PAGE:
* where an organ of state holds land that it acquired for no consideration and is not using for its core functions and is not reasonably likely to require for those functions;
* where the owner has abandoned the land by failing to exercise control over it;
* where the land’s market value is equalled or exceeded by the present value of direct state investment or subsidy in the acquisition and capital improvement of the land; and
* when the nature or condition of the property poses a health, safety or physical risk to persons or other property.

But it is not for this clause of the 2020 Expropriation Bill or for any Act of Parliament to specify circumstances when it may be just and equitable for nil compensation to be “paid”.

It is not for the legislature to lay down how the courts should interpret the Constitution’s property clause in particular cases, and the Constitution does not envisage that the legislature may do so.

This clause in the Expropriation Bill infringes the separation of powers which is implicit in the Constitution.

The separation of powers does not imply rigidly demarcated functional roles between the judicial and legislative branches. But, says the Constitutional Court, there is need for caution on the part of each such branch of government against intruding into the constitutionally-assigned operational space of the other one.

The Constitution envisages that the superior courts decide constitutional matters. Whether an amount of compensation offered for an expropriation is a just and equitable amount is just such a constitutional matter.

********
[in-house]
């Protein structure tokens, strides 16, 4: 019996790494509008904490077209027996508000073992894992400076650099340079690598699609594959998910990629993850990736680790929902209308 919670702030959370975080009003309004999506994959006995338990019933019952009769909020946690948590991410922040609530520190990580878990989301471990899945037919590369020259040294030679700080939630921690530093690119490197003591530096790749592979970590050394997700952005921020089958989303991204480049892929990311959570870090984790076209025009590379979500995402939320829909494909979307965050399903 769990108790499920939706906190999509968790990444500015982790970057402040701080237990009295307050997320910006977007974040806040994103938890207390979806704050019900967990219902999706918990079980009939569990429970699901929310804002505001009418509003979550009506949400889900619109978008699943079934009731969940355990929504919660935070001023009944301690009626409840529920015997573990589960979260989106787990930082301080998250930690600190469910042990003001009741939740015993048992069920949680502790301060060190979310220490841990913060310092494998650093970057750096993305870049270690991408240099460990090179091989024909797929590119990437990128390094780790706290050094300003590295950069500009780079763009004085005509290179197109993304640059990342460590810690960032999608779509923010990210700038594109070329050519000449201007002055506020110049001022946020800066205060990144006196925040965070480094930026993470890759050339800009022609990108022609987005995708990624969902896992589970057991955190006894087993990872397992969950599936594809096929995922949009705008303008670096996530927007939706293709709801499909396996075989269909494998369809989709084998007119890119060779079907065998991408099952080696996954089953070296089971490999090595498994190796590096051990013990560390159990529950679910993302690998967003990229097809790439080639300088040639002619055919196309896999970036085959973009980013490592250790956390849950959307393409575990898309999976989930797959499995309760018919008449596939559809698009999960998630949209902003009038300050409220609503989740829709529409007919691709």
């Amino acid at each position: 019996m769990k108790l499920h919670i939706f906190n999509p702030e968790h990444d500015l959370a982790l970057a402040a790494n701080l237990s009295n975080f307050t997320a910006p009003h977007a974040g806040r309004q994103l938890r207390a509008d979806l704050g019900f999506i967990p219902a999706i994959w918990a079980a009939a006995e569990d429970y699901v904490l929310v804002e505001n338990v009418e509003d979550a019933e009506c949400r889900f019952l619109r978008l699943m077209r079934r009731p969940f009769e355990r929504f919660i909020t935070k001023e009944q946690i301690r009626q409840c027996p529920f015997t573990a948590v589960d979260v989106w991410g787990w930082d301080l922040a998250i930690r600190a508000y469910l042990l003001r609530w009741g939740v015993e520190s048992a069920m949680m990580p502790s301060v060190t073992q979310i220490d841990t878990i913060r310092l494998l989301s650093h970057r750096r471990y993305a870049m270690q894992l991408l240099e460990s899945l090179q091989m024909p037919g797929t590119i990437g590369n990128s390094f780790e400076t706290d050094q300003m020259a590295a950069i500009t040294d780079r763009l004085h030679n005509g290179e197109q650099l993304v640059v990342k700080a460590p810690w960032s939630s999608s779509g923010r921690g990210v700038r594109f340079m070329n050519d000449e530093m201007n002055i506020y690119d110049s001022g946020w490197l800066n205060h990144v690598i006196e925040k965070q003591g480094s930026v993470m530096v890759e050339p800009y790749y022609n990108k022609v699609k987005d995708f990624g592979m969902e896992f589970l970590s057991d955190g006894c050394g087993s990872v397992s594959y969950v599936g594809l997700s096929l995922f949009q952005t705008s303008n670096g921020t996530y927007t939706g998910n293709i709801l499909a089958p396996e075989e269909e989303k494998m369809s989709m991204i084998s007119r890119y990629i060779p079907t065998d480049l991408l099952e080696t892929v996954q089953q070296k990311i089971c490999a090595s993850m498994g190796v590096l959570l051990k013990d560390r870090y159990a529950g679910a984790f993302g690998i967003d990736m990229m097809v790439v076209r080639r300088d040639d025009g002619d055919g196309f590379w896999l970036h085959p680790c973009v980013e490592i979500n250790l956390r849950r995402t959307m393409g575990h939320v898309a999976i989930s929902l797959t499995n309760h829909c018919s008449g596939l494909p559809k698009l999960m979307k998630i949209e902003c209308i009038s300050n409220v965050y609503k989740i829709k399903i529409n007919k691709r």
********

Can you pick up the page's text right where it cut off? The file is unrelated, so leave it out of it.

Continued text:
It is not in the compass of the legislature to encroach on the domain of the courts by prescribing circumstances when nil compensation would be just and equitable, unless an amendment of the Constitution is adopted which alters the property clause in the Constitution to allow for such legislation.

Indeed, there was a very recent attempt to bring about just such an amendment to the property clause in the Constitution, but the attempt failed. A Constitution Amendment Bill of 2021 sought to amend the property clause so as to provide that where land and its improvements are expropriated for land-reform purposes the amount of compensation may be nil, and that legislation must set out circumstances where the amount of compensation is nil. That Constitution Amendment Bill failed to achieve the required affirmative vote of two thirds of the members of the National Assembly and has accordingly lapsed.

In the circumstances, the 2020 Expropriation Bill’s clause that seeks to stipulate when it may be just and equitable for nil compensation to be paid is unconstitutional and invalid, and the National Assembly’s Portfolio Committee on Public Works should accordingly remove the clause from the Bill.

SD Law can help

If you have concerns about the Expropriation Bill 2020 or your property and want to talk to an expert, contact Simon on 087 550 2740 or email sdippenaar@sdlaw.co.za

Simon Dippenaar & Associates Inc. is a law firm in Cape Town and Gauteng with eviction lawyers and attorneys specialising in eviction law.

Further reading:

How to oppose eviction South Africa

Opposed eviction

By | Evictions, Lease Agreement, PIE, Tenants

What is the difference between an unopposed and opposed eviction?


We’ve written a lot about the eviction process. In describing the procedure, we say, “If there is a valid defence, then a trial date is set. If there is no valid defence, a ‘warrant of eviction’ is issued to the sheriff giving authorisation for the sheriff to remove the tenant’s possessions from the premises.” If the tenant offers a valid defence, the matter is considered an “opposed eviction”. If there is no defence, the eviction is “unopposed” and proceeds straight to the court order and the removal of the tenant’s belongings from the property. But what constitutes a valid defence and why might a tenant oppose an eviction?